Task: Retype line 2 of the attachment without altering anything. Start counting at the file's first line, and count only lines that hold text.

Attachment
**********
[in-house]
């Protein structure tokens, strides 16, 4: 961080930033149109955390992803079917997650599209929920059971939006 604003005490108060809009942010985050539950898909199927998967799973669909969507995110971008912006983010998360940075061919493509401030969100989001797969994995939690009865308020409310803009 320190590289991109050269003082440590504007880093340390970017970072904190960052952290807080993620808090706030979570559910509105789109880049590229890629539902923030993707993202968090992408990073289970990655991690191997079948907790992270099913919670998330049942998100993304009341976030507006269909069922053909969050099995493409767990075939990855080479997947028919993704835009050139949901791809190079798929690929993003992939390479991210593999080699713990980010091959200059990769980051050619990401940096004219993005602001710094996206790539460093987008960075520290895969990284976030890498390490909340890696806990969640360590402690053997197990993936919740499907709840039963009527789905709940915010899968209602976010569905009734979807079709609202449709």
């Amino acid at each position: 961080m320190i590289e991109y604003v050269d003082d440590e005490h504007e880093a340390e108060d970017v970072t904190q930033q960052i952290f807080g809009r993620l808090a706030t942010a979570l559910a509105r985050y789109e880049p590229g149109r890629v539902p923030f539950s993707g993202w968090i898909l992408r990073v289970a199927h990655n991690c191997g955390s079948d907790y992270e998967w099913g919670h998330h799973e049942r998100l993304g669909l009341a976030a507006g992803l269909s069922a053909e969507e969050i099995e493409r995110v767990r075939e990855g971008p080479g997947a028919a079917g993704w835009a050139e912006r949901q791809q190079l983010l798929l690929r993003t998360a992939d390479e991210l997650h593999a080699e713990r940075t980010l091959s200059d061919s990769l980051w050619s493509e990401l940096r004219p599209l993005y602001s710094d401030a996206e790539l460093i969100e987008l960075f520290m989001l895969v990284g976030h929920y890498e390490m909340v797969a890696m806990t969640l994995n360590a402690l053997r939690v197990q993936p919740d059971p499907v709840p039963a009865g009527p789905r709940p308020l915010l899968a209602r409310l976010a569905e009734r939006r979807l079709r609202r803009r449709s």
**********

């Protein structure tokens, strides 16, 4: 961080930033149109955390992803079917997650599209929920059971939006 604003005490108060809009942010985050539950898909199927998967799973669909969507995110971008912006983010998360940075061919493509401030969100989001797969994995939690009865308020409310803009 320190590289991109050269003082440590504007880093340390970017970072904190960052952290807080993620808090706030979570559910509105789109880049590229890629539902923030993707993202968090992408990073289970990655991690191997079948907790992270099913919670998330049942998100993304009341976030507006269909069922053909969050099995493409767990075939990855080479997947028919993704835009050139949901791809190079798929690929993003992939390479991210593999080699713990980010091959200059990769980051050619990401940096004219993005602001710094996206790539460093987008960075520290895969990284976030890498390490909340890696806990969640360590402690053997197990993936919740499907709840039963009527789905709940915010899968209602976010569905009734979807079709609202449709």